My First Attempt At A Cake...yikes!

Decorating By christine12377 Updated 16 Nov 2009 , 12:35am by kakeladi

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christine12377 Posted 14 Nov 2009 , 2:07am
post #1 of 16

my son is turning one and ive decided i want to bake a cake for him. ive never done my own cake before, unless you count a box mix with some duncan hines frosting slapped on it. anyway, looking for some advice/feedback.

i want to do a two-tiered cake. i wanted to do maybe two layers of an 8 in round and 2 of a 6 stacked on top of it. i wanted to use chocolate pudding as my filling. then i wanted to ice it and decorate it with fondant shapes.

so ive been doing the research, and it seems like homemade fondant is the way to go bc store bought tastes gross? ive never tried either, that i can recall. come to think of it, ive never had buttercream either i dont think!

here's the issue, ive got a house full of family for the week of thanksgiving, and my son;s party is the saturday after thanksgiving. ive got zero fridge space by then, and zero room. and after researching pudding filling, seems as if i would have to make the cake THAT morning bc i cant keep the cake unrefrigerated. this was a big bummer, bc i was hoping to make the cake and the filling a day or two before, and then do the icing the night before the party, so i can focus on the decorations the morning of.

which lead me to another issue: what type of icing to use... if i had it my way, i would do this: one tier of yellow cake and one of chocolate, with pudding filling. then i would use the store-bought icing, either betty crocker or what have you (i love the taste, its what i grew up on) either in choc or vanilla flavor and ice it up. ideally that would be my only icing, and then i could decorate it with star shapes made from premade and precolored fondant. thing is, i wanted a nice smooth look to the icing. is that basically impossible to acheive with betty crocker type icing? i thought it would be, judging from my past icing experiences...seems i always tear the cake and get crumbs in the icing.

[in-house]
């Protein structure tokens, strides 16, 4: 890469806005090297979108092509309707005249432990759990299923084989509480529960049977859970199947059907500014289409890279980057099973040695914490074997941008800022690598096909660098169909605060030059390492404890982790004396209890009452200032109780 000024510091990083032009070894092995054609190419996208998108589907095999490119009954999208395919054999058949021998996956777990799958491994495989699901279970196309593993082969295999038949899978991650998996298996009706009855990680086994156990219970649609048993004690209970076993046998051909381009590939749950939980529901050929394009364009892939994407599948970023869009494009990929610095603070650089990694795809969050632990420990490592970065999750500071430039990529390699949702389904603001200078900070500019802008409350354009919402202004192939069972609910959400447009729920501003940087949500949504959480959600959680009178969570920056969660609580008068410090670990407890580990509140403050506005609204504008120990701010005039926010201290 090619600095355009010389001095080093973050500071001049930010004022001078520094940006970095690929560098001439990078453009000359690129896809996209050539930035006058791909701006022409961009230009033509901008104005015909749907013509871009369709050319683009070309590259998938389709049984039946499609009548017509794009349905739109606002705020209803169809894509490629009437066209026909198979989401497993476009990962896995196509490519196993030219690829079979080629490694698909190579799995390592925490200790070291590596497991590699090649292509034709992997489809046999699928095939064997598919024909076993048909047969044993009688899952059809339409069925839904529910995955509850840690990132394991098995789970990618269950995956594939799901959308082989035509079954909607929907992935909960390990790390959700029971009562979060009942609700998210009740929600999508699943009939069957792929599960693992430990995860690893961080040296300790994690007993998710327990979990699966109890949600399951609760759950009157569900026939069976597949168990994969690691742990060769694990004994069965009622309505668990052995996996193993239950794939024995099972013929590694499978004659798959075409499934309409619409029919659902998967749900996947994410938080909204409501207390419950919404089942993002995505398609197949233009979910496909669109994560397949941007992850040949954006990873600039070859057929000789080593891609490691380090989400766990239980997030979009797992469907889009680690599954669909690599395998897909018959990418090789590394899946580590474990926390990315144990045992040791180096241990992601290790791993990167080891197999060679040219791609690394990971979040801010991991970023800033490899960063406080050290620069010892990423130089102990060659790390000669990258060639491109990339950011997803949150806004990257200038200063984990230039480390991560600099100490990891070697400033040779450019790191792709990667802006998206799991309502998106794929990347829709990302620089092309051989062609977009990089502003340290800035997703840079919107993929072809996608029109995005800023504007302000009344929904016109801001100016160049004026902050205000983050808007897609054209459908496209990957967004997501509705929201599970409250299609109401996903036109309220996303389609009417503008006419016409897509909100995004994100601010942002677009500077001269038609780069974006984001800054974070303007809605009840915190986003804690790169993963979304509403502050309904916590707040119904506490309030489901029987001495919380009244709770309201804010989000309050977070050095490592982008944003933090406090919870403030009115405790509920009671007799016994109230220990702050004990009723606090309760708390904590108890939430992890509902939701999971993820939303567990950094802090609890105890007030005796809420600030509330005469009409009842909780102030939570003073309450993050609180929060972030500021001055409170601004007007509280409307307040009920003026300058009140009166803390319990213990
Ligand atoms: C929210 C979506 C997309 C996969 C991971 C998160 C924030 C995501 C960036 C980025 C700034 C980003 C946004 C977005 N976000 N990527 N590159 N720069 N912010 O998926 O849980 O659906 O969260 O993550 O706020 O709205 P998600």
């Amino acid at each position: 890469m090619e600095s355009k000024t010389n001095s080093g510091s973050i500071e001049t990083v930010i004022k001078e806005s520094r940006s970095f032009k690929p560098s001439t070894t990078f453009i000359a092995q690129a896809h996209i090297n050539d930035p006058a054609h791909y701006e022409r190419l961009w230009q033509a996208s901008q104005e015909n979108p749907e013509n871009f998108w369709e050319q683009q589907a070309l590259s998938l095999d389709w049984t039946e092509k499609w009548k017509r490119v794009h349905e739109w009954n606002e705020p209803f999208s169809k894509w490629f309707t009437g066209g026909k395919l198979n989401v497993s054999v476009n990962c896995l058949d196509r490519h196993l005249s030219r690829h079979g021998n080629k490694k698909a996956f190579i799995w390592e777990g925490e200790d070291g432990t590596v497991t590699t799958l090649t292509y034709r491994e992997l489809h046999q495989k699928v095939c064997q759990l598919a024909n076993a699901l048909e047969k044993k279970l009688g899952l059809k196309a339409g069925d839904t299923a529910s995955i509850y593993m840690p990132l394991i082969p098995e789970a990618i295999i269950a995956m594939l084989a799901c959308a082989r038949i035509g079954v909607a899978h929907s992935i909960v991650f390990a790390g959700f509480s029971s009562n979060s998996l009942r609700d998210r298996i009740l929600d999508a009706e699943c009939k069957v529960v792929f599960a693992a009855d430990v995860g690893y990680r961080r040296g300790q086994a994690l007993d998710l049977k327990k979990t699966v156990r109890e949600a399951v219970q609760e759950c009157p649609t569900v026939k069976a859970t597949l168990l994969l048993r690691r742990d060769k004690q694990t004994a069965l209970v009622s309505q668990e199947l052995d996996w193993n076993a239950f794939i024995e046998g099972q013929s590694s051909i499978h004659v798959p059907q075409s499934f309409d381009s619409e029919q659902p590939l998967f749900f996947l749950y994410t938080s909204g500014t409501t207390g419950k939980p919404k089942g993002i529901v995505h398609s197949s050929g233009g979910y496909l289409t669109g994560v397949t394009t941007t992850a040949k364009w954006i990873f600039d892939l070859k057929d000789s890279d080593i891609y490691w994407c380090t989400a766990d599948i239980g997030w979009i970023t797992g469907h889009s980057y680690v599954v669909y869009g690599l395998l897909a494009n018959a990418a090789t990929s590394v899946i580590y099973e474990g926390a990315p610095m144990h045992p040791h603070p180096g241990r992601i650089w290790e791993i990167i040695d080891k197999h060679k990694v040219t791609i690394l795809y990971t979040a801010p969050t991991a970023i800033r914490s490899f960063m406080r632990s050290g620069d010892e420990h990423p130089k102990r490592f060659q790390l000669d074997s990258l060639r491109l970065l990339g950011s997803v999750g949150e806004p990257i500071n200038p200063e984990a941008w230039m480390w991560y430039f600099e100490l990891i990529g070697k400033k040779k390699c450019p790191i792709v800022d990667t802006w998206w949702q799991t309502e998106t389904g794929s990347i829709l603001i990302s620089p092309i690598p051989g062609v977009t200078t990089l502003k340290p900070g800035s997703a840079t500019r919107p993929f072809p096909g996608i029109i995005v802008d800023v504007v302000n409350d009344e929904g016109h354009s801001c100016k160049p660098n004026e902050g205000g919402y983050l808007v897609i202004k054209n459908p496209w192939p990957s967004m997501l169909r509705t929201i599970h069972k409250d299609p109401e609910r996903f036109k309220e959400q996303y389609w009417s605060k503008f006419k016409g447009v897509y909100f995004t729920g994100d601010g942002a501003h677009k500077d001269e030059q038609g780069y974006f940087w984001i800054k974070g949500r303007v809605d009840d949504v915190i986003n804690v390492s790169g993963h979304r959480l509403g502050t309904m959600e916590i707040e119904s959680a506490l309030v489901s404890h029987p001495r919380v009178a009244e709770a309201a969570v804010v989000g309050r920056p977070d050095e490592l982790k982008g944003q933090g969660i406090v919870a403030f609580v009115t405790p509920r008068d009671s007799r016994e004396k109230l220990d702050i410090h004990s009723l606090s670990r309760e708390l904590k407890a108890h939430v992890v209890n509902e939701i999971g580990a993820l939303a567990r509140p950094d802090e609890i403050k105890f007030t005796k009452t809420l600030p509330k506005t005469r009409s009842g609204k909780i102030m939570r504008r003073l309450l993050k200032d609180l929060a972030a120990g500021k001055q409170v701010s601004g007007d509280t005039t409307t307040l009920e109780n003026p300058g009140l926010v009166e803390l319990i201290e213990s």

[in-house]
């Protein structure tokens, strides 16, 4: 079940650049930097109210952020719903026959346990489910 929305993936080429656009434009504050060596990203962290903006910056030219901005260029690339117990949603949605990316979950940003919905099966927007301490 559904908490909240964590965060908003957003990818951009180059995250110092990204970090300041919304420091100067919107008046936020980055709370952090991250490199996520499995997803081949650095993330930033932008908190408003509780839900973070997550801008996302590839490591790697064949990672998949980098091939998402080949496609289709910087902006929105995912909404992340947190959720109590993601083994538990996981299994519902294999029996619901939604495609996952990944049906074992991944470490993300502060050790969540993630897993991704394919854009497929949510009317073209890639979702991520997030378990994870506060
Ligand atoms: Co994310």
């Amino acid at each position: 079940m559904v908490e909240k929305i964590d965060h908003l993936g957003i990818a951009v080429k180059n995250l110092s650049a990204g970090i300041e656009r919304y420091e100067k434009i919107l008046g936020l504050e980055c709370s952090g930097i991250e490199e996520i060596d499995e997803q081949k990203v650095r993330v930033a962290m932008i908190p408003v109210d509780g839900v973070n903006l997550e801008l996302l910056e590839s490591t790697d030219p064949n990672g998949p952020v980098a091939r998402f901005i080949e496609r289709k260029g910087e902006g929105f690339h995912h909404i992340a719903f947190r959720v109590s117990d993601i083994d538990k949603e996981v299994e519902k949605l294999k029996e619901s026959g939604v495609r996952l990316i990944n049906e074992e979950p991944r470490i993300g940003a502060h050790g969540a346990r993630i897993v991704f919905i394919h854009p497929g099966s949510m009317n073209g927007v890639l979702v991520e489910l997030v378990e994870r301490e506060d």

so that led me to think about fondant. and at that, homemade fondant. but i dont have any of the tools i would need to use it. and what if i screw it up, and im making it the morning of, and then i have no time to make another cake?

so then i thought ok i'll just use buttercream for the icing. but can you get a smooth finish with buttercream? and how does buttercream taste in comparison to the duncan hines icing? ive had wedding cakes and the filling is always blah to me...

so as you can see, my mind is spinning. i have lots of questions and concerns. of anyone could help out, i would really REALLY appreciate it.

thanks in advance!

15 replies
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JanH Posted 14 Nov 2009 , 2:17am
post #2 of 16

Hi and Welcome to CC, christine12377. icon_smile.gif

Everything you need to know to make, decorate and assemble tiered/stacked/layer cakes:

Above super thread has popular CC recipes for crusting American buttercreams, several types of fondant and doctored cake mix (WASC and other flavor variations) - and so much more.

One of the "more's" is info on sleeved pastry filling... The chocolate or bavarian cream flavors are similar to pudding and are shelf stable in a decorated cake for a few days.

Also has info on how to smooth your frosting and assemble your cake/s. (As well as how to bake your cakes.)


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prterrell Posted 14 Nov 2009 , 2:40am
post #3 of 16

No offense, I'm just trying to be honest with you and save you stress and heartache. If you don't have experience with cakes, your child's first birthday cake is not the time to try to do this. Decorating cakes is hard work.

If you are really determined to try this, here is what you need to know.